People with Type II diabetes have a higher risk of dementia and Alzheimer’s (https://pubmed.ncbi.nlm.nih.gov/16246041/). However, recent studies from South Korea reported that some diabetic drugs appear to help those with mild cognitive issues.
South Korea Study
https://www.newsmax.com/health/health-news/diabetes-medicine-alzheimers/2021/08/13/id/1032193/. The August 11, 2021, online issue of Neurology conveyed new information about Alzheimer’s disease and dipeptidyl peptidase-4 inhibitor diabetes drugs. Almost 300 older Koreans (average age 76) were diagnosed with pre-clinical, early, or probable Alzheimer’s disease. About one-quarter of this group had type II diabetes. Over seven years, the group taking DDP4 diabetes drugs had fewer amyloid-beta plaques in their brains.
https://www.sciencedaily.com/releases/2021/08/210811175221.htm. The diabetic patients had less amyloid plaque in their brains and less cognitive decline. The Mini-Mental State Exam (MMSE) was used to evaluate the participants.
The diabetic group averaged an annual decline of 0.87 points compared to the group not taking any diabetic drugs that registered 1.65 points per year decrease – double the drop of the diabetic group. Those in the group who did not have diabetes and were not taking any drugs for diabetes exhibited an annual decline of 1.48 points per year.
The MMSE was administered several times and had the participants count backward from one hundred by sevens or copy a picture on a blank page.
People with diabetes are resistant to insulin. Alzheimer’s patients have problems with insulin resistance. Animal studies with DDP4 drugs show brain inflammation reduced, another factor in the progression of Alzheimer’s disease.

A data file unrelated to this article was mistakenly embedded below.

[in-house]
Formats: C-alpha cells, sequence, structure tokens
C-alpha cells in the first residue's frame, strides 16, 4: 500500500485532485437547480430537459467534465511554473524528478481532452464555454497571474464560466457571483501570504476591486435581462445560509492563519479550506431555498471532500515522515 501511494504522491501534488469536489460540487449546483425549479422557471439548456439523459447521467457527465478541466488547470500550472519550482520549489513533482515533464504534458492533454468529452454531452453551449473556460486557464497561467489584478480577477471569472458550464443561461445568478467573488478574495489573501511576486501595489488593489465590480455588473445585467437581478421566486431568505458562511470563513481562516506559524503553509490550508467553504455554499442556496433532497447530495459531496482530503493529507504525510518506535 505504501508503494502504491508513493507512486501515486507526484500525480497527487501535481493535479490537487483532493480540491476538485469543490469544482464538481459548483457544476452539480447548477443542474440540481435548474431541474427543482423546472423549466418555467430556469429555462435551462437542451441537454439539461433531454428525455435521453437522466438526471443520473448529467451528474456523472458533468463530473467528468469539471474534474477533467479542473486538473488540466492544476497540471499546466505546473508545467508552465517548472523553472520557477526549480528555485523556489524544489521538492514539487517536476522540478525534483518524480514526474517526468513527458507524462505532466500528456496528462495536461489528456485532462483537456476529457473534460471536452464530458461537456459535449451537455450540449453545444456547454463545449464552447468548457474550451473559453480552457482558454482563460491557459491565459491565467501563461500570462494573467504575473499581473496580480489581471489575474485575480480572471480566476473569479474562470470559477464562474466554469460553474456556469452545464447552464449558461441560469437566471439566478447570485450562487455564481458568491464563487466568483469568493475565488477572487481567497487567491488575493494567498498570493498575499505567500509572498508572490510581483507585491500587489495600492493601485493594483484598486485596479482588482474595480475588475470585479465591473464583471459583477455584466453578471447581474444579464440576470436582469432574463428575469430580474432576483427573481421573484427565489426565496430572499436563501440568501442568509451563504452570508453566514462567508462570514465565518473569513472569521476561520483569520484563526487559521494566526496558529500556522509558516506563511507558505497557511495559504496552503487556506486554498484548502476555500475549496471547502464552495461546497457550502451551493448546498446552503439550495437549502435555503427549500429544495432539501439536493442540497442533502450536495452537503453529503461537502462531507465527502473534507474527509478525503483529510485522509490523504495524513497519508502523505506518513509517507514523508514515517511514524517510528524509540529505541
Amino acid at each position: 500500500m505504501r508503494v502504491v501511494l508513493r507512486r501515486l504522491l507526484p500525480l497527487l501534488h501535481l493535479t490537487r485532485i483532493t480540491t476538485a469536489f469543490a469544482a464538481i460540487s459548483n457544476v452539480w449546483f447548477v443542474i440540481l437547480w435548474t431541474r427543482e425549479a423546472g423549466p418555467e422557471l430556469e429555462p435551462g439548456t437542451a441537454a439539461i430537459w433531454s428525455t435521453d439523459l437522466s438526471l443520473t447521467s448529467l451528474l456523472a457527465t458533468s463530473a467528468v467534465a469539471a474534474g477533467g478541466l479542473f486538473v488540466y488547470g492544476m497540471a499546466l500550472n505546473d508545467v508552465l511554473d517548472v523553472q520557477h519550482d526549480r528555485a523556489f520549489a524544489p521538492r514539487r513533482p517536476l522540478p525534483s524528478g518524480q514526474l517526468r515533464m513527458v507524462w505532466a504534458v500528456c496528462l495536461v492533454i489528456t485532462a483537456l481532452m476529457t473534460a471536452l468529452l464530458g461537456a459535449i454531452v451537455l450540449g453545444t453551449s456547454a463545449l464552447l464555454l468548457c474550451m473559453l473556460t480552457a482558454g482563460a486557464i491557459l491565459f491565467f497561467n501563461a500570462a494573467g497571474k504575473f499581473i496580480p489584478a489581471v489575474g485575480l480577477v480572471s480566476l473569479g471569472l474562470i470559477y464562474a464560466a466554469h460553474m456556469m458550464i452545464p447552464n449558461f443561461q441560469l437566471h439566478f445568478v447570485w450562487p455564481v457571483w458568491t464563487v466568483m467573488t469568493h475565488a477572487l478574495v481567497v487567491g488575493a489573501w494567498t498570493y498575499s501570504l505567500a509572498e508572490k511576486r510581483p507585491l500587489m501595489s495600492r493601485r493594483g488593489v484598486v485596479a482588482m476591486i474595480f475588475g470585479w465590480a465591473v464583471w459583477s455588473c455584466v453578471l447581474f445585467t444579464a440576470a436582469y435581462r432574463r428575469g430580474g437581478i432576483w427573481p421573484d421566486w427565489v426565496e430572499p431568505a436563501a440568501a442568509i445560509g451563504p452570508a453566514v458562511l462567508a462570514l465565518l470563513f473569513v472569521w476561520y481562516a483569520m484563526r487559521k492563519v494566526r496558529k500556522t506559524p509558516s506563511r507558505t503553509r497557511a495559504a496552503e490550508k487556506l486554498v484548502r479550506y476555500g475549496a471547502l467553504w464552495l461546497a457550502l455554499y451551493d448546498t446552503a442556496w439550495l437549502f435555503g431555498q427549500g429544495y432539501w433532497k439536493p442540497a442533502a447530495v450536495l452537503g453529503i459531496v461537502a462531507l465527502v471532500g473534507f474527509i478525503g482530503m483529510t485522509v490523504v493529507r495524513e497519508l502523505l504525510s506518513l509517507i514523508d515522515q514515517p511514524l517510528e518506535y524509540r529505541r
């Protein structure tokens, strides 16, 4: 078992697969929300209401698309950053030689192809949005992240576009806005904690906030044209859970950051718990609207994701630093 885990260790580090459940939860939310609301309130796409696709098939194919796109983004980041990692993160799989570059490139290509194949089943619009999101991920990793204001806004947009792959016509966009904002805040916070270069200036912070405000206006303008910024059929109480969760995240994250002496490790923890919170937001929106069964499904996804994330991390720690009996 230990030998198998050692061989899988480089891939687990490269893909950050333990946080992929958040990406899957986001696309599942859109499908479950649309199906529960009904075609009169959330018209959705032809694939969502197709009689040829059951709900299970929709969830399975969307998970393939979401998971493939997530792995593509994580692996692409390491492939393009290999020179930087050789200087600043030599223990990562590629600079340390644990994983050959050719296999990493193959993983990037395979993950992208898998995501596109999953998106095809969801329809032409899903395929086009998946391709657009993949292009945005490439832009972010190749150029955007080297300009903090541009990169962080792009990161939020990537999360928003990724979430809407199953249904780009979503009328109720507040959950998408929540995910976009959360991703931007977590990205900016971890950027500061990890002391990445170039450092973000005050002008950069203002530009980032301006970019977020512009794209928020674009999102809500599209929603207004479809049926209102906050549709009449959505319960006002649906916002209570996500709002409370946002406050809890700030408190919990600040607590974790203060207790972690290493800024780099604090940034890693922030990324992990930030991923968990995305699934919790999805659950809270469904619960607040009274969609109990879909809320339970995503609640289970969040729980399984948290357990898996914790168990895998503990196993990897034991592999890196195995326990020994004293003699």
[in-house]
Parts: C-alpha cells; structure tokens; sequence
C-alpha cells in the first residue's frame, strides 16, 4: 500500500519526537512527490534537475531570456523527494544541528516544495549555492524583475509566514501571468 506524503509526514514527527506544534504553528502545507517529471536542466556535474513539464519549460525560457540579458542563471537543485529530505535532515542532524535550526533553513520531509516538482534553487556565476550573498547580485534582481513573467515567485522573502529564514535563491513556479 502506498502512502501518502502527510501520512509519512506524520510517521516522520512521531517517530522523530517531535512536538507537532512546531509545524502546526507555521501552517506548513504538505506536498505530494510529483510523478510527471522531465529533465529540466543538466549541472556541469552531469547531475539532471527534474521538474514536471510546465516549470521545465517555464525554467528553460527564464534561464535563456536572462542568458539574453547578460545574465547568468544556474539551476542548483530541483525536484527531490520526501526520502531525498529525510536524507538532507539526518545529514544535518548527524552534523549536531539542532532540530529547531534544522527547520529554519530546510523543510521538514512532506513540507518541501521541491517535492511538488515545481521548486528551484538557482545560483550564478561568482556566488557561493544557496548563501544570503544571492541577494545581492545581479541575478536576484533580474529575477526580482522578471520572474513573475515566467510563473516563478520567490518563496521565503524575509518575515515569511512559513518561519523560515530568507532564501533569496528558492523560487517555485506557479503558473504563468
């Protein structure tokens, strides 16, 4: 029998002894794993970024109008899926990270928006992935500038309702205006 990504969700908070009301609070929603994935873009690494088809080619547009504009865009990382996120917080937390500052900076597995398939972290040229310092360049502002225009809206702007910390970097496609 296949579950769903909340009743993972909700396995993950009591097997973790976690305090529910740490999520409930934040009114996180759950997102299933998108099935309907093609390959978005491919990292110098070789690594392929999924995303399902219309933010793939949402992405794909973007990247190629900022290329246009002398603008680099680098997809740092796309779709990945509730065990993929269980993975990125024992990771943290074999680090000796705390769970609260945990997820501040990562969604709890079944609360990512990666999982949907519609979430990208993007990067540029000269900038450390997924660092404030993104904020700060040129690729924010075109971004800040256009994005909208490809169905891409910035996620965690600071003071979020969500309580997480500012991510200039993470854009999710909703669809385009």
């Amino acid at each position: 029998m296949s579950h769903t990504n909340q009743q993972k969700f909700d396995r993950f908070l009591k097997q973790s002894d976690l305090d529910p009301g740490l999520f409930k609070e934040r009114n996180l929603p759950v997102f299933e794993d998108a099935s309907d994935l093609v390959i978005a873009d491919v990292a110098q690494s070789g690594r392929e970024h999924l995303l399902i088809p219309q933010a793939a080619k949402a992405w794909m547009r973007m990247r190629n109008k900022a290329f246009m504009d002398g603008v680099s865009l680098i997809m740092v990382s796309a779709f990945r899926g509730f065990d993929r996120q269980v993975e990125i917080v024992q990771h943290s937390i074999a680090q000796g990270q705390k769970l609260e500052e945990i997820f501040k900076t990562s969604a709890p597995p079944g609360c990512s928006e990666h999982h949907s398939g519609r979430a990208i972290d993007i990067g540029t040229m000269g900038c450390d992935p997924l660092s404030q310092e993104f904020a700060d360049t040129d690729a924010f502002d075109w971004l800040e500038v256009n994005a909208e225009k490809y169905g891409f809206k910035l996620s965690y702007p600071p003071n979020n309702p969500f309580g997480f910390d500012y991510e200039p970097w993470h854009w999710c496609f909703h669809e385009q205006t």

The drugs noted in the study were sitagliptin (Januvia), linagliptin (Tradjenta), saxagliptin (Onglyza), and alogliptin (Nesina). These drugs boost blood levels of GLP-1 (glucagon-like peptide-1) agonists. An agonist is a chemical molecule that binds to a receptor and stimulates that receptor to generate a biological response instead of an antagonist that blocks the specific biological response. GLP-1 boosts insulin production.
Recently amyloid-beta plaques could only be determined at autopsy by microscopic analysis. However, the amyloid PET scan clearly shows the presence of amyloid plaques. https://radiology.ucsf.edu/patient-care/services/specialty-imaging/alzheimer.
This is a significant advance forward in the diagnosis of Alzheimer’s disease. A fully randomized, placebo-controlled clinical trial could lend more credence to the remarkable results seen in South Korea. Scientists are planning future studies.
Will these drugs work on people without diabetes? Time will tell. Will existing drugs be repurposed to treat Alzheimer’s disease? Most probably. Scientists can only state that there was less amyloid plaque present in the brains of those on the diabetic DDP4 drugs. However, they cannot unequivocally tell us that it was caused by the DDP4 drugs – it is an association (correlation) until more clinical testing is done.
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